This opinion provides that:

Employer shall not refuse to employ or cease to employ a worker for being Hepatitis B positive except for fields of employment as provided in the laws, administrative regulations, and mandates issues by the Ministry of Public Health.


It also gives the employees a right to privacy and employers even though it recognizes that employers have the right to conduct physical exams.

Overall, this opinion is a feeble measure in light of the magnitude of the problem. For those 100 million plus Chinese folks, it is not just the torture of the disease itself that wears them down; what is worse is the stigma associated with Hepatitis. And the worse of all, their livelihood is in jeopardy just because they have the disease. Stronger and more comprehensive legislation must be introduced to protect the rights of more about 1/10 of the Chinese population.

Currently, a new law, Employment Enhancement Act (Draft) (《就业促进法》(草案))(Chinese only), which is under debate and consideration in the National People’s Congress, does contain prospective measures aimed at employment discrimination in Article Five:

Employees shall not be discriminated on the basis of nationality, race, sex, religion, age, and physical disability.


Prominently missing from protection under this proposed law is discrimination of people with Hepatitis B.

These 100 million strong people deserve equal treatment, a right to employment, a right to a decent livelihood, and most importantly social dignity which often flows from employment, education, and a decent livelihood.

Besides ending with a plea for protection for these folks, I also want to recount one of my personal encounters with a Hepatitis B carrier. It is one that I shall never forget.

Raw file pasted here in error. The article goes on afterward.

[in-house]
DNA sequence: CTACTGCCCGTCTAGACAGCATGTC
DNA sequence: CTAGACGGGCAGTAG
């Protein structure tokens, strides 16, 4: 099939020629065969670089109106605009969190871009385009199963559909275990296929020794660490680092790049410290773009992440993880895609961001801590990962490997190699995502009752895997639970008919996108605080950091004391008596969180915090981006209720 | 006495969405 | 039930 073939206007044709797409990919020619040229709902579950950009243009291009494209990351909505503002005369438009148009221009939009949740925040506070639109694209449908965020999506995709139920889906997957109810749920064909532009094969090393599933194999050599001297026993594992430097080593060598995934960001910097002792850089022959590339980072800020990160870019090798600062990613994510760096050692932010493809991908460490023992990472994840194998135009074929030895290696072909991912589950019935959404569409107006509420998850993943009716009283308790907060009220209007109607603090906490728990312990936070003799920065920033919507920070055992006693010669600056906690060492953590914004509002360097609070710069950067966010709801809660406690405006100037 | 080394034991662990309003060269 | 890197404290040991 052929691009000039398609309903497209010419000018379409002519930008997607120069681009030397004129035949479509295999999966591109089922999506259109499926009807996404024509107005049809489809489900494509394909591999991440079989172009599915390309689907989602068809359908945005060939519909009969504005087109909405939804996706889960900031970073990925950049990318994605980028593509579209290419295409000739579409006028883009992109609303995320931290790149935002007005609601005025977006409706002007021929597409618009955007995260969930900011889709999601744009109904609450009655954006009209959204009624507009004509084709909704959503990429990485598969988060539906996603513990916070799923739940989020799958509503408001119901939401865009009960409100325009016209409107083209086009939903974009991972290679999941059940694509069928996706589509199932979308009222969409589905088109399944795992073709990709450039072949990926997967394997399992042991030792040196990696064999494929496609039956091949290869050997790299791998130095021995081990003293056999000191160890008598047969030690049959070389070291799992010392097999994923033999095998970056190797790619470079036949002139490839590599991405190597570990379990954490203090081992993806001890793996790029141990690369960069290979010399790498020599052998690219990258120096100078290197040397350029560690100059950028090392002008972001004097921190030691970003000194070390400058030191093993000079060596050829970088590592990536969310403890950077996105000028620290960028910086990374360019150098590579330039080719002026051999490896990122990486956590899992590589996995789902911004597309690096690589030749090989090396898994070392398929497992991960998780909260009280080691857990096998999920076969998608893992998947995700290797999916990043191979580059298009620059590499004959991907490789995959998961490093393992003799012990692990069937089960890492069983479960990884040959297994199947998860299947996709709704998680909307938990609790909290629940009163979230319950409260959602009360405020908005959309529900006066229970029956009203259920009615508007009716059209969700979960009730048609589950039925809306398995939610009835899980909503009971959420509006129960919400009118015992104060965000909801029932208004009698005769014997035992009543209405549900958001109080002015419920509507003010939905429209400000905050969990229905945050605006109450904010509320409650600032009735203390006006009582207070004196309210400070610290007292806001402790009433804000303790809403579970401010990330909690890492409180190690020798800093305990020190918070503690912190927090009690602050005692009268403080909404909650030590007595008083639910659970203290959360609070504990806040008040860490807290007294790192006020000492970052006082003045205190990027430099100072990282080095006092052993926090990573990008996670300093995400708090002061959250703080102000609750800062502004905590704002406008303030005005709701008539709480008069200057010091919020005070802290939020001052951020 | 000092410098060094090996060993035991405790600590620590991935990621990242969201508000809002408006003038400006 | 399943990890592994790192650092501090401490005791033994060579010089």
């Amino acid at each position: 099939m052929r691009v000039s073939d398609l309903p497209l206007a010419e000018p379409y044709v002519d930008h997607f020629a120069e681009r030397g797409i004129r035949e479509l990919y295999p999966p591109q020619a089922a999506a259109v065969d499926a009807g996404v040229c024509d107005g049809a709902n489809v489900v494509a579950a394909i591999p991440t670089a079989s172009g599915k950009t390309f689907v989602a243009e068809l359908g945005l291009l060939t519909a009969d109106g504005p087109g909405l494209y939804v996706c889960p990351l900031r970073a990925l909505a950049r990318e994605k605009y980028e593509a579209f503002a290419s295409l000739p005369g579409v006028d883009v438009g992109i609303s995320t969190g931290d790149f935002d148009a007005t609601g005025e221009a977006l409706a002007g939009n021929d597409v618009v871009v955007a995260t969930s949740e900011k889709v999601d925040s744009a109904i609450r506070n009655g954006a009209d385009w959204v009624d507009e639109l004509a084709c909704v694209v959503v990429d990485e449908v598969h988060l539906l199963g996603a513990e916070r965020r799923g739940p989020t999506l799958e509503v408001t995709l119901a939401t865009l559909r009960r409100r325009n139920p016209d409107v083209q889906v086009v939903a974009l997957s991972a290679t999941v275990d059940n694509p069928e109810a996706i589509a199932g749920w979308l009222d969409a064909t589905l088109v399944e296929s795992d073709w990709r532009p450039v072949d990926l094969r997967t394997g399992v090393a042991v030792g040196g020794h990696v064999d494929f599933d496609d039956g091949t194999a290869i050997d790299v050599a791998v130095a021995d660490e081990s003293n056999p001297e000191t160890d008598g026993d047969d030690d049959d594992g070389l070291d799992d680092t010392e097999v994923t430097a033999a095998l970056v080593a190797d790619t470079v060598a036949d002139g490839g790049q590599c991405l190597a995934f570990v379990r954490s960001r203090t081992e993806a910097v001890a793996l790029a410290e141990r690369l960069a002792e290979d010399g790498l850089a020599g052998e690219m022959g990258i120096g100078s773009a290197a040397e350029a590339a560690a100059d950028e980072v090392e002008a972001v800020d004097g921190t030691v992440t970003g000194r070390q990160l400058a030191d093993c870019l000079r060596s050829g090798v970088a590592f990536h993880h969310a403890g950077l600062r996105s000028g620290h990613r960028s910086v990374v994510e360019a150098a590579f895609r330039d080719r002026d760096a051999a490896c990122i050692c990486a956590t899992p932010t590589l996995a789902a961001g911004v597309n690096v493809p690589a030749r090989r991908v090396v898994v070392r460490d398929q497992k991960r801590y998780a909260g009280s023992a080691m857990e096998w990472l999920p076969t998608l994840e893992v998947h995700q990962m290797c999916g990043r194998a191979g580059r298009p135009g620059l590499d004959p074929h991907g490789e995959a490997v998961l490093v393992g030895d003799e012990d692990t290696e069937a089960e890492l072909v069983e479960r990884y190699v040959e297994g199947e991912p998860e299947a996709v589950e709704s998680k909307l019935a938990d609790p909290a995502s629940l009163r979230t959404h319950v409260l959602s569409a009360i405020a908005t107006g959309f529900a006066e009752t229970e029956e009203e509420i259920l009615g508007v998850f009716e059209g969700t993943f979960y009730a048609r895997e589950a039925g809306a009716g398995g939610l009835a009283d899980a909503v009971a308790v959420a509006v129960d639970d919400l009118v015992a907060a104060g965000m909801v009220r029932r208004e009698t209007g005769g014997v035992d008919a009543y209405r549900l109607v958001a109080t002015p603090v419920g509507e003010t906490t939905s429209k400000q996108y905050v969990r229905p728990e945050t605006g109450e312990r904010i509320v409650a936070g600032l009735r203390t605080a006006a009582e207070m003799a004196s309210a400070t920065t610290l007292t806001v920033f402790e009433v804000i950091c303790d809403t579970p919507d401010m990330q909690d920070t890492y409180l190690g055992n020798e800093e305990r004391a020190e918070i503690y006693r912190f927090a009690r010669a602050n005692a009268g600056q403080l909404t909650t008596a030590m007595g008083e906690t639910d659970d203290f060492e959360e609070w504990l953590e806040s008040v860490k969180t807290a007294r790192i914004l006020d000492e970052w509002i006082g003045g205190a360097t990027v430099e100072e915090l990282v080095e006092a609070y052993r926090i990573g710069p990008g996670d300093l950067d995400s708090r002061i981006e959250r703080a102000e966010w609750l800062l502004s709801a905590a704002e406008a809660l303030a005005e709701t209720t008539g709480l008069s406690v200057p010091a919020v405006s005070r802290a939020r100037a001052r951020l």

She [to protect her identity, I will not reveal her identity] was my best friend’s girlfriend. Young, pretty, diligent, and smart. After years of study, and after passing the grueling Chinese college entrance exams, she made it into her dream college in the wondrous city of Wuhan, Hubei Province.

One day, I got an emergency phone call from my best friend, who was in a state of shock and panic. He pleaded for help for her girl friend, who just arrived in Wuhan for official enrollment. When she got to Wuhan, the school notified her that she had to go through a physical exam. That notice was like lightening out of the blue, or in Chinese, a bucket of cold water over her head that chilled her burning desires to embark on a path to a bright future for a country girl. The notice had put her hopes, dreams, and the possibility of a decent life in jeopardy because she is a Hepatitis B carrier. If the physical revealed her little secret, her acceptance to the college would be revoked.

In China, when your best friend calls for help, you do whatever you can to help. As simple as that. I had to find a solution for my best friend’s girlfriend. [Before I proceed further, I plead 5th Amendment protection. ] Someone came up with the brilliant idea of finding someone that looks like my best friend’s girlfriend, and let the look-alike go for the Hepatitis B part of the physical…

Yes, you guessed it. A replacement was found and my best friend’s girlfriend kept her little secret and a chance to a better future.

Years have passed since the date of that physical exam. I have always struggled with that incident. Something seemed wrong and out of place. She should not have to hide a medical condition probably caused by an incompetent doctor or nurse. She should not be robbed of a chance to a better life if she had not committed fraud.

So, will the Chinese law protect people like her in their employment and safeguard their sense of dignity?

It should. But I don’t know.